We are honored to be part of the International Conference on Learning Representations (ICLR) 2022, where Snorkel AI founders and researchers will be presenting five papers on data-centric AI topics
The field of artificial intelligence moves fast!
- Hardly a month goes by without exciting new state-of-the-art techniques, results, datasets, and models being released.
- Hundreds of AI papers are published each day on pre-print websites such as arXiv and OpenReview.
- And the conversation never stops, between conference workshops, industry meetups, and the 24/7 “ML Twitter” chatter.
This is a world we are intimately familiar with at Snorkel AI, having spun out of academia in 2019. For over half a decade before beginning work on Snorkel Flow, we were researchers at the Stanford AI Lab, reading and writing papers, attending and hosting conferences, collaborating across universities and disciplines, and keeping abreast of exciting industry trends and future directions. And in the three years since…we haven’t stopped!
Developing and integrating cutting-edge research in data-centric AI development is at the core of what we do at Snorkel. We have intentionally designed Snorkel Flow with flexible abstractions and extensible interfaces that allow us to continually bring the latest and greatest technologies from the lab to our customers.
As part of fulfilling that mandate, members of the Snorkel founding team and research team regularly participate in and present work at top-tier AI conferences such as ICLR. During ICLR 2022, we are honored to be presenting five papers:
- To enable users to focus primarily on the data, ML practitioners need robust model architectures that work across a variety of data and task types. Data types with long sequences (such as time series or long docs) have historically been problematic, requiring specialized variants of common architectures.
- In this paper (an Outstanding Paper honorable mention, representing the top 10 papers out of 3000+ submissions and an oral presentation at ICLR 2022), Chris and team at Stanford introduce the Structured State Space sequence model (s4), which uses a new parameterization for the state-space model to improve long-range dependency handling both mathematically and empirically. Among other things, the model achieves new state-of-the-art scores on every task form the Long Range Arena benchmark.
- At the center of data-centric AI is having visibility and control over what signals are present in your training data. This includes being aware of slices (data subsets) where your model consistently underperforms or overperforms relative to the dataset at large.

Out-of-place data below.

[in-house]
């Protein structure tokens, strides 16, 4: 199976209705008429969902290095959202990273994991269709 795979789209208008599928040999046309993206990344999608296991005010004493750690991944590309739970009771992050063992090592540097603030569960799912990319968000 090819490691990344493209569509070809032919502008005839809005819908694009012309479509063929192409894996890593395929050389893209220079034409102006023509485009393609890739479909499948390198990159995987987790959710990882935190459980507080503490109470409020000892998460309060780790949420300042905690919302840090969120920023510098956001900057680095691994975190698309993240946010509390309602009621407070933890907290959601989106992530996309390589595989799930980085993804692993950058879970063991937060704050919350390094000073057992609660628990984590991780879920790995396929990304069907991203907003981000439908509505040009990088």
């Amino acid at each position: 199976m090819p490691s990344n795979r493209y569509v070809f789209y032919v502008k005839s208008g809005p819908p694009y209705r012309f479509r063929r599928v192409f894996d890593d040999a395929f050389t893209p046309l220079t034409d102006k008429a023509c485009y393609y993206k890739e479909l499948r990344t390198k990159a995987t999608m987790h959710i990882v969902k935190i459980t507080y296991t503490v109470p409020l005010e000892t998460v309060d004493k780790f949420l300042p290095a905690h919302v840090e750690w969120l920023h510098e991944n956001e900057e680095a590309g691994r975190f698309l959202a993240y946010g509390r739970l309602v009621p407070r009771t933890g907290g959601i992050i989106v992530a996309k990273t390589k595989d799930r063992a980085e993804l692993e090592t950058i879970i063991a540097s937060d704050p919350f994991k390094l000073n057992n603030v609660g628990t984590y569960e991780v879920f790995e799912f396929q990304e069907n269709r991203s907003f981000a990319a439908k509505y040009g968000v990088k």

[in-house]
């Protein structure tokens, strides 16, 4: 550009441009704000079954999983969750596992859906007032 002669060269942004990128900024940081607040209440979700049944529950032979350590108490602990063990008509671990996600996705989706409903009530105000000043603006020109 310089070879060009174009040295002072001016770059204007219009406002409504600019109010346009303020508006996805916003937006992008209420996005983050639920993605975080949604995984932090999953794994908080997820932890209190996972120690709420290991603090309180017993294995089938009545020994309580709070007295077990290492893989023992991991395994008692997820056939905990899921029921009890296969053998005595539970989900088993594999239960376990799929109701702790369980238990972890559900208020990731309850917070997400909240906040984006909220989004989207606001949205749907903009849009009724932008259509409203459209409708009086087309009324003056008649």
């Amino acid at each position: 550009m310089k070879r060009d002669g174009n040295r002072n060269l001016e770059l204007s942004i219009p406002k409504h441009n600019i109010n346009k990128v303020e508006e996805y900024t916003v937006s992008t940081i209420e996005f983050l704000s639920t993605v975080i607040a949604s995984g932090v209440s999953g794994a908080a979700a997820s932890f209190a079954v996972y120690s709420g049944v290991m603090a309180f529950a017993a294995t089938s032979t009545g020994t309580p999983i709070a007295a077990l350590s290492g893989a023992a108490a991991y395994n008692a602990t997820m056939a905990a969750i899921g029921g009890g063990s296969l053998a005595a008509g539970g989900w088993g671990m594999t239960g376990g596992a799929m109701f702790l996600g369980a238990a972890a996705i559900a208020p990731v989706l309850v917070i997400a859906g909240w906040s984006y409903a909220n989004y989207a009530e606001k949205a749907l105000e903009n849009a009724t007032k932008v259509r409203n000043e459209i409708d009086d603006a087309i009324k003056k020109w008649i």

- In this paper (an oral presentation at ICLR 2022), Chris and team at Stanford outline a new principled evaluation framework for comparing slice detection methods, then introduce a new technique motivated by our discoveries that outperforms existing methods by double digits.
- Our first paper (a featured spotlight at ICLR 2022) comes from the Big Science year-long research workshop, which gathered 900 researchers from 60 countries and more than 250 institutions to create T0, a best-in-class foundation model that often outperforms models 6-16x its size on zero-shot tasks by focusing on higher quality training data.
- Snorkelers Stephen Bach and Jason Fries co-led teams as part of that initiative, using a data-centric approach to generate high-quality training data at massive scale to improve the zero-shot abilities of that model.
- Weak supervision has been successfully applied to a wide variety of data types and tasks, resulting in a proliferation of frameworks and algorithms.
- In this paper presented at ICLR 2022, Fred and team at Wisconsin introduce a universal framework that enables weak supervision over any label type while still offering desirable properties, including practical flexibility, computational efficiency, and theoretical guarantees. This enables weak supervision to work for regression, recommendation systems, graph, manifold, and many other type of learning problems.
- As more and more organizations turn to using programmatic supervision to drive their data-centric AI development cycles, a natural and exciting question emerges: can this programmatic supervision be reused to accelerate the development of new, related tasks?
- In this paper, Alex, Jieyu Zhang, and collaborators at UW, Microsoft Research Asia, UST China, and CMU define a new way to formalize, model, and use existing programmatic supervision on related tasks, enabling new levels of subject matter expertise reuse and strong economies of scale across multiple modeling tasks.
We provide links to these five papers below, their abstracts, and one key figure from each paper to give a taste of what they contain. If you’re going to be at ICLR 2022, find us at our presentations or poster sessions—we’d love to chat! For future updates on data-centric AI research from the Snorkel AI team, follow us at @snorkelai on Twitter. To see what’s in the Snorkel Flow platform today or discuss the product roadmap, request a demo.
⭐ Outstanding Paper honorable mention and oral presentation
Snorkeler: Christopher Ré
A central goal of sequence modeling is designing a single principled model that can address sequence data across a range of modalities and tasks, particularly on long-range dependencies. Although conventional models including RNNs, CNNs, and Transformers have specialized variants for capturing long dependencies, they still struggle to scale to very long sequences of 10000 or more steps. A promising recent approach proposed modeling sequences by simulating the fundamental state-space model (SSM) x 0 (t) = Ax(t) + Bu(t), y(t) = Cx(t) + Du(t), and showed that for appropriate choices of the state matrix A, this system could handle long-range dependencies mathematically and empirically. However, this method has prohibitive computation and memory requirements, rendering it infeasible as a general sequence modeling solution. We propose the Structured State Space sequence model (S4) based on a new parameterization for the SSM, and show that it can be computed much more efficiently than prior approaches while preserving their theoretical strengths. Our technique involves conditioning A with a low-rank correction, allowing it to be diagonalized stably and reducing the SSM to the well-studied computation of a Cauchy kernel. S4 achieves strong empirical results across a diverse range of established benchmarks, including (i) 91% accuracy on sequential CIFAR-10 with no data augmentation or auxiliary losses, on par with a larger 2-D ResNet, (ii) substantially closing the gap to Transformers on image and language modeling tasks, while performing generation 60× faster (iii) SoTA on every task from the Long Range Arena benchmark, including solving the challenging Path-X task of length 16k that all prior work fails on, while being as efficient as all competitors.